Zacchaeus: The Man with No Friends

posted Sep 17, 2014, 9:13 AM by Vidal Martinez


by Friar Jim Van Vurst, O.F.M.


One of the most endearing Gospel moments is when Zacchaeus, a tax collector for the Romans, spotted Jesus entering Jericho from his perch in a tree (Lk 19:1-10). If sinners were ranked by the Jews, tax collectors would be right at the top. They were seen as traitors to their own people. And if ever there was a man with no friends, it was surely Zacchaeus. Other tax collectors most likely didn’t like him either since they competed with each other.

We are told that Zacchaeus was man of short stature. In order to spot Jesus, he was willing to make a fool of himself and climb a tree in order to see him over the heads of the crowd. I can imagine the Jews, seeing him perched in the tree, used this opportunity to scorn and mock him. Jesus shocks the crowd when he spots Zacchaeus. Of all the people to call to, Zacchaeus would have been the last—at least in the eyes of his fellow Jews.

Jesus then invites himself to Zacchaeus’ house to have a meal, which no doubt shocked the people witnessing this moment. Anyone in the crowd, by their own estimation, would have been more worthy than this traitor. But Jesus always does the unexpected. Instead of lifting up the mighty, he lifts up the lowly.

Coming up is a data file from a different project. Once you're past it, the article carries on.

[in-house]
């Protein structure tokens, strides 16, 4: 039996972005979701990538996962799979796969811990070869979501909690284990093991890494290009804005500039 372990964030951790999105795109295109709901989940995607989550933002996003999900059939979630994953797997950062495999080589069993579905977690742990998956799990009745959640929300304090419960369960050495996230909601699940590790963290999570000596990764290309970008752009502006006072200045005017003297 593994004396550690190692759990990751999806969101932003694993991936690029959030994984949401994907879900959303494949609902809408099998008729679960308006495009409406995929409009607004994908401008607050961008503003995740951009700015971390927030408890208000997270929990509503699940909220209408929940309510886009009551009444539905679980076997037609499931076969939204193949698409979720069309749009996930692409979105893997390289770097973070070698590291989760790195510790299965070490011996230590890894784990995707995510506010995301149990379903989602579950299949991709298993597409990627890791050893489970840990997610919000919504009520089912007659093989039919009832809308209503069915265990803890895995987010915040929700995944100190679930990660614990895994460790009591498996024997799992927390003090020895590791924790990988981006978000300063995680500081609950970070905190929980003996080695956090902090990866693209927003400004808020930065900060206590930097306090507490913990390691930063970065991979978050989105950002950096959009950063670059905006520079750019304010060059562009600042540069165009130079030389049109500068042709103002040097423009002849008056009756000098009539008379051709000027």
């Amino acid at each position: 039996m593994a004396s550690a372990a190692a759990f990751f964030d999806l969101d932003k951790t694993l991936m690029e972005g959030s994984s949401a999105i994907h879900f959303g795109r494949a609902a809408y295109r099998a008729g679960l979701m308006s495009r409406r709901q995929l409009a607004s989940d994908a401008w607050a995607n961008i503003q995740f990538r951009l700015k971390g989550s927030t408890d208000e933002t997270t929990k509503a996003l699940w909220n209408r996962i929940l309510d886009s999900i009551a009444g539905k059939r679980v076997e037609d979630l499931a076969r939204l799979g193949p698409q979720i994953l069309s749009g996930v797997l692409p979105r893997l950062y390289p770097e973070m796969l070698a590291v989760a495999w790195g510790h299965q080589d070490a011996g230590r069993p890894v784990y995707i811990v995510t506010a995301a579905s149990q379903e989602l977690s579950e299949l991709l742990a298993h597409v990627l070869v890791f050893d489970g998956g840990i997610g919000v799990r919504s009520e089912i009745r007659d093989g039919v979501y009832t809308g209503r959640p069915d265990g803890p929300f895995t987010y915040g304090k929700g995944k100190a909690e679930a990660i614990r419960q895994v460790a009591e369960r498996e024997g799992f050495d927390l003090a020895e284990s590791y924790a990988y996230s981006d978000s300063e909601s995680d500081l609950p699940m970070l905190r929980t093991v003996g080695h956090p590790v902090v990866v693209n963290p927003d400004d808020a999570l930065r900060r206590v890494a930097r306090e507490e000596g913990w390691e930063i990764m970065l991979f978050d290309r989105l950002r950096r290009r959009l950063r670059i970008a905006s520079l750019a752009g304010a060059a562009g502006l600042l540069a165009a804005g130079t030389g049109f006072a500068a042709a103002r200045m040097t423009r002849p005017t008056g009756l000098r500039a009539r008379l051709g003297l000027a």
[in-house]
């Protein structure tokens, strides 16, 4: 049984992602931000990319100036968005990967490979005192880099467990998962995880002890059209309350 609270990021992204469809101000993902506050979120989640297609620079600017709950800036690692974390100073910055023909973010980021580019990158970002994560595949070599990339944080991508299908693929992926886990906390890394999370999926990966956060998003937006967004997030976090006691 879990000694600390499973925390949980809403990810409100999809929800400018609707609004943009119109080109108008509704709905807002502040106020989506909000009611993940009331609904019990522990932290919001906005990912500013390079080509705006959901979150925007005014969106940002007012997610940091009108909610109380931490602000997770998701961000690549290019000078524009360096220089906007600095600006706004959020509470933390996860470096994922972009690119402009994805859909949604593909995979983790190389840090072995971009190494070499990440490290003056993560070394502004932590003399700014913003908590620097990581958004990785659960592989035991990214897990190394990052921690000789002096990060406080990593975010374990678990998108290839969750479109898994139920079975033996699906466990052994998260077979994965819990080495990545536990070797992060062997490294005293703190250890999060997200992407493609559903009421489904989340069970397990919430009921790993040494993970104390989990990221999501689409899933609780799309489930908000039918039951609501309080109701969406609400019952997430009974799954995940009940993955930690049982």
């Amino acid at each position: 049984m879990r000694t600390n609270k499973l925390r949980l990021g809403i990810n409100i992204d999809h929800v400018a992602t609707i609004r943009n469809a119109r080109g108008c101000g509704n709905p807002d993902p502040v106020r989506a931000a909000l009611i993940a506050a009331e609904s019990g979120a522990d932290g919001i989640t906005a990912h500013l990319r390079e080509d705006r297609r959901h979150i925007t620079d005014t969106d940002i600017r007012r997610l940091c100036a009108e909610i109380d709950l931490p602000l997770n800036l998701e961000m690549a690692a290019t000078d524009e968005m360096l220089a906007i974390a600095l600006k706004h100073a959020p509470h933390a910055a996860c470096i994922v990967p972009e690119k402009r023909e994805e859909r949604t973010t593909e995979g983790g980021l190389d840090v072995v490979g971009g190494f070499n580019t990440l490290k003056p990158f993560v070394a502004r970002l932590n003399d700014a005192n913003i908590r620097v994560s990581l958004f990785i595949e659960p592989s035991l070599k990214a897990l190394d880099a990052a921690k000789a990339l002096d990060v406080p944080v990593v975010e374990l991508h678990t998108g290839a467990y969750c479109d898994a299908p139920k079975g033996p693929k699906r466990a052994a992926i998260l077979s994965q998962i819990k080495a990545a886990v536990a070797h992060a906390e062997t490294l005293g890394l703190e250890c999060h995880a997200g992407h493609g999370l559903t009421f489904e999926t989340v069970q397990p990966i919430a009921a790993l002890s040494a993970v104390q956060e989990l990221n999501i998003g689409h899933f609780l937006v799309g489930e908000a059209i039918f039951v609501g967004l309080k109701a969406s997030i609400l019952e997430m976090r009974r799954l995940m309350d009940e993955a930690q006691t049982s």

Seated among Sinners

While people were grousing over Jesus’ choice to host him for a meal, God’s grace was already having an effect on Zacchaeus. He was ready to make changes—to pay back what he cheated others. It’s called conversion, and it’s what grace can do. Can you imagine Zacchaeus’ house being filled with loud and boisterous tax collectors, while Jesus sat and enjoyed himself?

Jesus’ treatment of sinners leaves no one out. We can be sure that Jesus didn’t let the tax collectors go home without some words about their own lives. He would have challenged them on how they cheated for their own gain.

That is the point the Gospel of Luke makes to us. There is no one beyond God’s love. We all struggle with dividing people into good and bad; worthy and unworthy. It is automatic to us and to our own wounded human nature to have those feelings and make those judgments. But God wants no one to be lost. No matter what they deserve, God is bigger than sin. We are not. Jesus reminded us that God wants us to seek forgiveness for our sins and live.

We need God’s mercy. We are all sinners in the same boat. But what should make us happy is that, right in the middle of the boat, is Jesus. And you know what? He looks very comfortable in that spot.

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